White House prepares for executive action on immigration reform

President Obama is expected to take executive action on immigration.

Following requests by advocates for President Barack Obama to issue executive action regarding the immigration crisis in the U.S., the White House is considering proposals from business and immigrant rights groups.

According to the Washington Post, President Obama is allegedly preparing to announce executive action that may stop deportations for millions of undocumented immigrants, including nearly 60,000 unaccompanied minors who have been apprehended at the U.S.-Mexico border since October 2013.

Immigration advocates and business leaders provided White House officials with a number of potential options for executive action, should the president choose to act on his own. The Washington Post reported that these possible solutions include increasing the number of employment- and family-based green cards available to approximately 800,000 per year, up from the current global cap of 366,000.

“We believe that the theme for the package of changes you undertake administratively should be focused on opening the legal immigration system for more to benefit,” a coalition of businesses and immigrant rights groups led by Bruce Morrison, a former congressman from Connecticut, wrote in a letter to the White House.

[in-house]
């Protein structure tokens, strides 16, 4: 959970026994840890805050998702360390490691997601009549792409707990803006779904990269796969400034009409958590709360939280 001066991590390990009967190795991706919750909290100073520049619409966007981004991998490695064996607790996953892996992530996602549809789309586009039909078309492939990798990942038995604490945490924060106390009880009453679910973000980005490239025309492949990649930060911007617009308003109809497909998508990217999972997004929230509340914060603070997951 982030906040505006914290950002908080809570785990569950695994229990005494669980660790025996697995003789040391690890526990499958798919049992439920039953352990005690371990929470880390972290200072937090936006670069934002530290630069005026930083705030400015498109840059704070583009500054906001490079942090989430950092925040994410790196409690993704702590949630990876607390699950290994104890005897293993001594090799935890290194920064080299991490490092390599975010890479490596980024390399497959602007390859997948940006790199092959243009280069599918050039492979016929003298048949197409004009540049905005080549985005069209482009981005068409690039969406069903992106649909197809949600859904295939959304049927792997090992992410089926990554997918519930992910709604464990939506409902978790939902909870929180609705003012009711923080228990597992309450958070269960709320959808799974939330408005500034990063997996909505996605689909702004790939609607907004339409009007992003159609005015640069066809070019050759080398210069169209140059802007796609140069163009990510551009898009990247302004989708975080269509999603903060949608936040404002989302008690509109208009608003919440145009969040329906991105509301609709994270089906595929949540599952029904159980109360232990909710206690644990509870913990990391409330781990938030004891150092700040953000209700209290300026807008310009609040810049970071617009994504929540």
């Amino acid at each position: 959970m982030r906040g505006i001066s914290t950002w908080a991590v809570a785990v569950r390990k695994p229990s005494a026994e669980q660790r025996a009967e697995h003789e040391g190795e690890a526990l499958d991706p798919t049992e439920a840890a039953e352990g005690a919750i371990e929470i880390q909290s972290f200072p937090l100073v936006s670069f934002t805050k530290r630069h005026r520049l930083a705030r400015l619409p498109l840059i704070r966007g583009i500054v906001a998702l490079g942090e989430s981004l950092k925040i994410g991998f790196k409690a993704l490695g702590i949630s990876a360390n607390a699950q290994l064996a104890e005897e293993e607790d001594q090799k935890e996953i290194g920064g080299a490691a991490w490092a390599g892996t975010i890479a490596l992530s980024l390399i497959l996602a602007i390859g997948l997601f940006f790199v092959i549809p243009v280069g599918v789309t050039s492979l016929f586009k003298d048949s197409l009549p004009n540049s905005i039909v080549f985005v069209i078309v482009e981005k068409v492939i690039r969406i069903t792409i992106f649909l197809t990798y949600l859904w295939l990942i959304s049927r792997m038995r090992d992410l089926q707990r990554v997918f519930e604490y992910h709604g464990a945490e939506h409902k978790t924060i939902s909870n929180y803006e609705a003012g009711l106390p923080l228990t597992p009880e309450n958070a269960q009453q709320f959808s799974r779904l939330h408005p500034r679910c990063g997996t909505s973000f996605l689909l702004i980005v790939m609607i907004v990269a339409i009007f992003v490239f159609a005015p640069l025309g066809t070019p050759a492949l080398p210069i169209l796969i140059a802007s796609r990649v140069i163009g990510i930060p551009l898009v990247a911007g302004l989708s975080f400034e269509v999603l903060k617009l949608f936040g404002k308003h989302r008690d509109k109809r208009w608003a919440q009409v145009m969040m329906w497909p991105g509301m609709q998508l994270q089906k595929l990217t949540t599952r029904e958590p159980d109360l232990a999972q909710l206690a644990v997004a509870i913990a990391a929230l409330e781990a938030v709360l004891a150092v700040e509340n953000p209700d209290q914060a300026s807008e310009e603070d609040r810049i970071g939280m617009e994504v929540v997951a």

President Obama is expected to take action by the end of summer and attended 20 meetings in the last two months, the source reported. White House spokesman Shawn Turner said the president wants to consider all perspectives before he makes a final decision.

Many Republicans are against the idea of increasing the number of immigrants who are allowed to enter the country each year as well as suggested solutions on what to do with the undocumented immigrants who are currently living in the U.S. According to the Washington Post, opponents of reform include many Republicans who believe that immigrants harm the U.S. economy.

“The increases in foreign workers demanded by corporate lobbyists would be in addition to the administration’s plan to implement amnesty by executive fiat, providing work permits to 5 to 6 million illegal immigrants and visa overstays who will be able to take any job in any industry, public or private,” Sen. Jeff Sessions, R-Ala., told the Washington Post.[we’re not supposed to use the term illegal immigrant in this feed, so please choose a different quote or summarize this quote instead. in addition, i would recommend not puting something negative so near the bottom of the article – we want to end on a positive note]

Compete America’s Executive Director Scott Corley told the Washington Post that the president has options for short-term immigration reform that stay within his authoritative limits.